The relationship between culture and faith is intimate and difficult to describe. But understanding that relationship is the first step towards building bridges between culture and faith traditions.
At the annual Building Bridges event on March 16, 2012, 150 people gathered to hear Sister Eva Solomon, Father Francois Paradis and Brander “Standing Bear” McDonald reflect with word and song upon their experiences with that relationship. The event, hosted by Mennonite Church Canada and MC Manitoba at Thunderbird House, Winnipeg, launched the annual Spring Partnership Circle meetings between aboriginal and non-aboriginal church communities.
McDonald, a singer/songwriter of Cree and Scottish descent, grew up in British Columbia feeling conflicted about his mixed background. For a number of years, the current indigenous relations coordinator for MC B.C. worked with Sto:lo First Nations people who had survived residential school experiences. He heard a great deal about Christianity from survivors and discovered something important about their faith. “They [already] had a spiritual system that was forced underground,” he said. “That was a lot like the early church.”
As an institution working with First Nations communities, McDonald said the church “went sideways.” He has since developed his own approach to thinking about culture and faith. “How does my native worldview fit with Christ?” he asked.
Eva Solomon, an Ojibwa and a member of the Sisters of St. Joseph of Sault Ste. Marie, Ont., also pointed to the early church for examples of the struggle between culture and faith. “Jesus grew up within a Jewish culture,” she said. “He saw economic, political and religious wrongs and challenged them. The first conflict that came [to the early church] had to do with conflict of culture.” She noted Peter’s struggle with foods that were considered unclean in the Jewish tradition—but not from a Christian perspective—and the argument about whether or not gentiles in the church should be circumcised as Jews were.
Solomon’s father struggled for years with the differences between Western European church culture and his Anishnabe understanding of the Creator and worship. She said that he left the church and eventually began to share the story of Jesus through the lens of his own culture.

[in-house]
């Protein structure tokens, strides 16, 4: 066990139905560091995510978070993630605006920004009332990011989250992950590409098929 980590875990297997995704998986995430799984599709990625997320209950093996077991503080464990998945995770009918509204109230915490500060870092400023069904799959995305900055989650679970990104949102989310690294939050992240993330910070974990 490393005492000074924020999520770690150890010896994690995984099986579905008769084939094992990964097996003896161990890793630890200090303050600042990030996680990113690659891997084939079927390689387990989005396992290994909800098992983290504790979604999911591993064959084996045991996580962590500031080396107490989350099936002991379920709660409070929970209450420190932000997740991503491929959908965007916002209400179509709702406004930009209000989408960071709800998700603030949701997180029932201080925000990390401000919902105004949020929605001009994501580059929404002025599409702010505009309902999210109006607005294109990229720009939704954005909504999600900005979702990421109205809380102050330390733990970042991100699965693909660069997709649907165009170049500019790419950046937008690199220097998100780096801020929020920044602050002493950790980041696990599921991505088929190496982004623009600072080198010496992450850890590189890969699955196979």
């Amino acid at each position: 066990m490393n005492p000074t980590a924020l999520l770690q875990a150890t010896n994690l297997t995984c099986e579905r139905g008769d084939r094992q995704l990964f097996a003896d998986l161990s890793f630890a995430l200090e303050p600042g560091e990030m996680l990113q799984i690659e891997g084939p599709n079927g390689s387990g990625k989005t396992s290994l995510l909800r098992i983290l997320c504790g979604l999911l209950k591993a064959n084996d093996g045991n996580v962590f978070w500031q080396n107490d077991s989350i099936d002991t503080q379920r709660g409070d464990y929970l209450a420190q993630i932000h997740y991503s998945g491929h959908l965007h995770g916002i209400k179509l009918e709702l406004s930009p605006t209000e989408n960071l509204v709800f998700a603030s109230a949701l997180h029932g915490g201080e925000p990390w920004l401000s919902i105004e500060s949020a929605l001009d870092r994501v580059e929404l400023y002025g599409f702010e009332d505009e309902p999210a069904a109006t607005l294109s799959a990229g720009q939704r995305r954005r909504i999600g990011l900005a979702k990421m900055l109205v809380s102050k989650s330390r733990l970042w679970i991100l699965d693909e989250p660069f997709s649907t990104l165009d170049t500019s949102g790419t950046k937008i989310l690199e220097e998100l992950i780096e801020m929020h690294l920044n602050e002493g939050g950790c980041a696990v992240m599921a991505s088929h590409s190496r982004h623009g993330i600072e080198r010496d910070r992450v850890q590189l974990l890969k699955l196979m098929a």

As a child going to school in her village, Solomon said she was called a “dirty Indian” by a classmate. She asked her mother why someone would say that. Her mother’s response was simple: They did it because they had not yet had the opportunity to learn otherwise.
For people of different cultures and faiths to truly recognize and appreciate one another, they must be willing to learn from each other. “That makes us brothers and sisters,” Solomon said.
As a missionary oblate of Mary Immaculate and an ordained pastor, Paradis faced his own inner conflict. He left seminary studies full of knowledge and religious rules—only to arrive in the community he was to pastor and discover a sweat lodge. He said he knew it was his calling to find a bridge between culture and faith, but it wasn’t an easy calling. “There was a deep fear,” he recalled. “Am I being unfaithful to what the church is teaching, and even more important, as a pastor am I leading people astray?”
Paradis, like McDonald and Solomon, determined that there was a necessary process to an encounter between cultures. “I have to bring me,” he said. “I have to bring my faith. . . . As you encounter [another culture or faith], you must allow yourself to be open and learn from the other party.”
Paradis encourages that kind of learning between First Nations and the non-aboriginal church through Returning to Spirit, his full-time ministry in Winnipeg that focuses on reconciling the Indian residential school legacy in Canada.
Although Jesus is clearly central to the Christian faith, no one people or culture can claim the absolute truth, Paradis said, explaining, “We each have one vision of it, but it isn’t the whole truth. I believe that God has spoken to all nations from the beginning.”